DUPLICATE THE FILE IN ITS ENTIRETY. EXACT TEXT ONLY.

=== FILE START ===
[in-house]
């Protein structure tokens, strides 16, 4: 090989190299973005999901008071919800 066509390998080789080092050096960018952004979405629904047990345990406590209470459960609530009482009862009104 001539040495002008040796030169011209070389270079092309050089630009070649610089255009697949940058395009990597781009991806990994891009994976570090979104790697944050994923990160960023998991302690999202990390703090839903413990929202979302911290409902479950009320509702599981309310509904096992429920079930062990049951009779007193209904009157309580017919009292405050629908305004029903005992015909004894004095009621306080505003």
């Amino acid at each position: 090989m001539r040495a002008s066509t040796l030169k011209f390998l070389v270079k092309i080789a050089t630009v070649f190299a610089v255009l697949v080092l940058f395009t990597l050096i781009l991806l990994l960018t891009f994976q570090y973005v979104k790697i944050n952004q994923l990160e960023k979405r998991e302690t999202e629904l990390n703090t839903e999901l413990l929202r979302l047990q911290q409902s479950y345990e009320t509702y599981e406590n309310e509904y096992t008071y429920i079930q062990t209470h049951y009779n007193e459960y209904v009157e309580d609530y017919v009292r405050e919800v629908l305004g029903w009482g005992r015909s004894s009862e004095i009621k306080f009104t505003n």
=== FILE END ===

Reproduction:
[in-house]
């Protein structure tokens, strides 16, 4: 090989190299973005999901008071919800 066509390998080789080092050096960018952004979405629904047990345990406590209470459960609530009482009862009104 001539040495002008040796030169011209070389270079092309050089630009070649610089255009697949940058395009990597781009991806990994891009994976570090979104790697944050994923990160960023998991302690999202990390703090839903413990929202979302911290409902479950009320509702599981309310509904096992429920079930062990049951009779007193209904009157309580017919009292405050629908305004029903005992015909004894004095009621306080505003």
């Amino acid at each position: 090989m001539r040495a002008s066509t040796l030169k011209f390998l070389v270079k092309i080789a050089t630009v070649f190299a610089v255009l697949v080092l940058f395009t990597l050096i781009l991806l990994l960018t891009f994976q570090y973005v979104k790697i944050n952004q994923l990160e960023k979405r998991e302690t999202e629904l990390n703090t839903e999901l413990l929202r979302l047990q911290q409902s479950y345990e009320t509702y599981e406590n309310e509904y096992t008071y429920i079930q062990t209470h049951y009779n007193e459960y209904v009157e309580d609530y017919v009292r405050e919800v629908l305004g029903w009482g005992r015909s004894s009862e004095i009621k306080f009104t505003n």